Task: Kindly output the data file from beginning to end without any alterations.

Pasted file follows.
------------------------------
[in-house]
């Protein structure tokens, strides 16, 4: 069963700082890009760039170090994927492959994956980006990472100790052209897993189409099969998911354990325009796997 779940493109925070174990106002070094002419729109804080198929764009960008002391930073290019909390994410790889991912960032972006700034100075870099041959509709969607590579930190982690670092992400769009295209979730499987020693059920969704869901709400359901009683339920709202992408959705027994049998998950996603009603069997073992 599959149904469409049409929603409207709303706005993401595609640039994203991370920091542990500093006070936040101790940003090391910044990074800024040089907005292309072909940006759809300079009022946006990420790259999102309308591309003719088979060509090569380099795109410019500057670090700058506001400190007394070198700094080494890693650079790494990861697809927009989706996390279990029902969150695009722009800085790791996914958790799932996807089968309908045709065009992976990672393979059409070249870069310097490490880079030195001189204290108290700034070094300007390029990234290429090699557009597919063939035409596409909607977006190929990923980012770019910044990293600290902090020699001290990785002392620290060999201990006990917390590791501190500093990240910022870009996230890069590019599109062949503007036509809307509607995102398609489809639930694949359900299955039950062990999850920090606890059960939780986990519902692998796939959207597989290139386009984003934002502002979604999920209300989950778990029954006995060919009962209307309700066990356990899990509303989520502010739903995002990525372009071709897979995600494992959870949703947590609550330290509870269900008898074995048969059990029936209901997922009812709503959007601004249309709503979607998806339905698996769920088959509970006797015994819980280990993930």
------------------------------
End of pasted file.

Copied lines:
[in-house]
């Protein structure tokens, strides 16, 4: 069963700082890009760039170090994927492959994956980006990472100790052209897993189409099969998911354990325009796997 779940493109925070174990106002070094002419729109804080198929764009960008002391930073290019909390994410790889991912960032972006700034100075870099041959509709969607590579930190982690670092992400769009295209979730499987020693059920969704869901709400359901009683339920709202992408959705027994049998998950996603009603069997073992 599959149904469409049409929603409207709303706005993401595609640039994203991370920091542990500093006070936040101790940003090391910044990074800024040089907005292309072909940006759809300079009022946006990420790259999102309308591309003719088979060509090569380099795109410019500057670090700058506001400190007394070198700094080494890693650079790494990861697809927009989706996390279990029902969150695009722009800085790791996914958790799932996807089968309908045709065009992976990672393979059409070249870069310097490490880079030195001189204290108290700034070094300007390029990234290429090699557009597919063939035409596409909607977006190929990923980012770019910044990293600290902090020699001290990785002392620290060999201990006990917390590791501190500093990240910022870009996230890069590019599109062949503007036509809307509607995102398609489809639930694949359900299955039950062990999850920090606890059960939780986990519902692998796939959207597989290139386009984003934002502002979604999920209300989950778990029954006995060919009962209307309700066990356990899990509303989520502010739903995002990525372009071709897979995600494992959870949703947590609550330290509870269900008898074995048969059990029936209901997922009812709503959007601004249309709503979607998806339905698996769920088959509970006797015994819980280990993930």